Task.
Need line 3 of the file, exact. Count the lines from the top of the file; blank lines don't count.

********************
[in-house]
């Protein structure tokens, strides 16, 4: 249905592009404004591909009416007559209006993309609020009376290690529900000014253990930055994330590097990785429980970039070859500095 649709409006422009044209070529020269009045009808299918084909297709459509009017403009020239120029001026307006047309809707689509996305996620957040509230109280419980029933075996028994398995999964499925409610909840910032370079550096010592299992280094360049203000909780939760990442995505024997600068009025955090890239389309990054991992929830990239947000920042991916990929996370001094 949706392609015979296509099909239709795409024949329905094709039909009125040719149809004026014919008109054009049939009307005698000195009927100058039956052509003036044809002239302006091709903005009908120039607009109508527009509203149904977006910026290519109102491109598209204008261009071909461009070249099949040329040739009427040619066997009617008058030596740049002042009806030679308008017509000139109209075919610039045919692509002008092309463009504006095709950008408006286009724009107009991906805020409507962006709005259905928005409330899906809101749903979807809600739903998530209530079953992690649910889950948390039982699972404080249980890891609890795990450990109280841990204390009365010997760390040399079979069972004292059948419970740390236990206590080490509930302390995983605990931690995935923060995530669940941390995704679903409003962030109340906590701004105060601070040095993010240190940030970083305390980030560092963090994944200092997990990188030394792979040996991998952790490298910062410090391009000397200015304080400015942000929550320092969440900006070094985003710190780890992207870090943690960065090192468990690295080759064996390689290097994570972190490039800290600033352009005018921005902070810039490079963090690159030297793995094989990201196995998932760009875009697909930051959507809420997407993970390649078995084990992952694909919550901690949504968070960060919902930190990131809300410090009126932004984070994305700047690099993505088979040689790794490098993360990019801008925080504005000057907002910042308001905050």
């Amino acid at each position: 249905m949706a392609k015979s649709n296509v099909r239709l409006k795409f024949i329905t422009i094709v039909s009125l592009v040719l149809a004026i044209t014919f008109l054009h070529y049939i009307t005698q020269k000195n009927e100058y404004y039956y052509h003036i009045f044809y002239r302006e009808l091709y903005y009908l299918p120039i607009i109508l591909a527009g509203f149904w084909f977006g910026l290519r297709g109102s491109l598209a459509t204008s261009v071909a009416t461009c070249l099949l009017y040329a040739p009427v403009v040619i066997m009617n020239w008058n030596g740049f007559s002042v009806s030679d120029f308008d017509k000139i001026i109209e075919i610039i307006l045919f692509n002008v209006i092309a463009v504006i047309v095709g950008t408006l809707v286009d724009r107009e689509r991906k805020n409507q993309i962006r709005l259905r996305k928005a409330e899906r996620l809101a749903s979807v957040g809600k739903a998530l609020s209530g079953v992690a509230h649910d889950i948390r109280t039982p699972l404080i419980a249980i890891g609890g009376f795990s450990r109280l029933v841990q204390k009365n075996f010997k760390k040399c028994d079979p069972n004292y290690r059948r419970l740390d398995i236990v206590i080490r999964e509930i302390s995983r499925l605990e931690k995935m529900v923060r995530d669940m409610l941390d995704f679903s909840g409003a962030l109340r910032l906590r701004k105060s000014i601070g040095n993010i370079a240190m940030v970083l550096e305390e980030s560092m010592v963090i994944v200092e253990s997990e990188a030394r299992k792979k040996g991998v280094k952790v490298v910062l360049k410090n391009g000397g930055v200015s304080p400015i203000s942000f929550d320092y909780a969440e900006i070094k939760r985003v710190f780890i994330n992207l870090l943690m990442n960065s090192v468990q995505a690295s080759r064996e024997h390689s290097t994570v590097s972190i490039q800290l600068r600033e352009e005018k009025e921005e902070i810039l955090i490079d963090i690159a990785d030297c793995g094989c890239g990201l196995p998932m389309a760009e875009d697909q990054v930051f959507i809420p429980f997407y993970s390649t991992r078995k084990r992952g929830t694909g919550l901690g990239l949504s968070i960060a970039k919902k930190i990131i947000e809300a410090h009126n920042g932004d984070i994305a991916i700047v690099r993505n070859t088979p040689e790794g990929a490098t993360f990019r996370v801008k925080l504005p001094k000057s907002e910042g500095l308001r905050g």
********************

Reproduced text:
């Amino acid at each position: 249905m949706a392609k015979s649709n296509v099909r239709l409006k795409f024949i329905t422009i094709v039909s009125l592009v040719l149809a004026i044209t014919f008109l054009h070529y049939i009307t005698q020269k000195n009927e100058y404004y039956y052509h003036i009045f044809y002239r302006e009808l091709y903005y009908l299918p120039i607009i109508l591909a527009g509203f149904w084909f977006g910026l290519r297709g109102s491109l598209a459509t204008s261009v071909a009416t461009c070249l099949l009017y040329a040739p009427v403009v040619i066997m009617n020239w008058n030596g740049f007559s002042v009806s030679d120029f308008d017509k000139i001026i109209e075919i610039i307006l045919f692509n002008v209006i092309a463009v504006i047309v095709g950008t408006l809707v286009d724009r107009e689509r991906k805020n409507q993309i962006r709005l259905r996305k928005a409330e899906r996620l809101a749903s979807v957040g809600k739903a998530l609020s209530g079953v992690a509230h649910d889950i948390r109280t039982p699972l404080i419980a249980i890891g609890g009376f795990s450990r109280l029933v841990q204390k009365n075996f010997k760390k040399c028994d079979p069972n004292y290690r059948r419970l740390d398995i236990v206590i080490r999964e509930i302390s995983r499925l605990e931690k995935m529900v923060r995530d669940m409610l941390d995704f679903s909840g409003a962030l109340r910032l906590r701004k105060s000014i601070g040095n993010i370079a240190m940030v970083l550096e305390e980030s560092m010592v963090i994944v200092e253990s997990e990188a030394r299992k792979k040996g991998v280094k952790v490298v910062l360049k410090n391009g000397g930055v200015s304080p400015i203000s942000f929550d320092y909780a969440e900006i070094k939760r985003v710190f780890i994330n992207l870090l943690m990442n960065s090192v468990q995505a690295s080759r064996e024997h390689s290097t994570v590097s972190i490039q800290l600068r600033e352009e005018k009025e921005e902070i810039l955090i490079d963090i690159a990785d030297c793995g094989c890239g990201l196995p998932m389309a760009e875009d697909q990054v930051f959507i809420p429980f997407y993970s390649t991992r078995k084990r992952g929830t694909g919550l901690g990239l949504s968070i960060a970039k919902k930190i990131i947000e809300a410090h009126n920042g932004d984070i994305a991916i700047v690099r993505n070859t088979p040689e790794g990929a490098t993360f990019r996370v801008k925080l504005p001094k000057s907002e910042g500095l308001r905050g």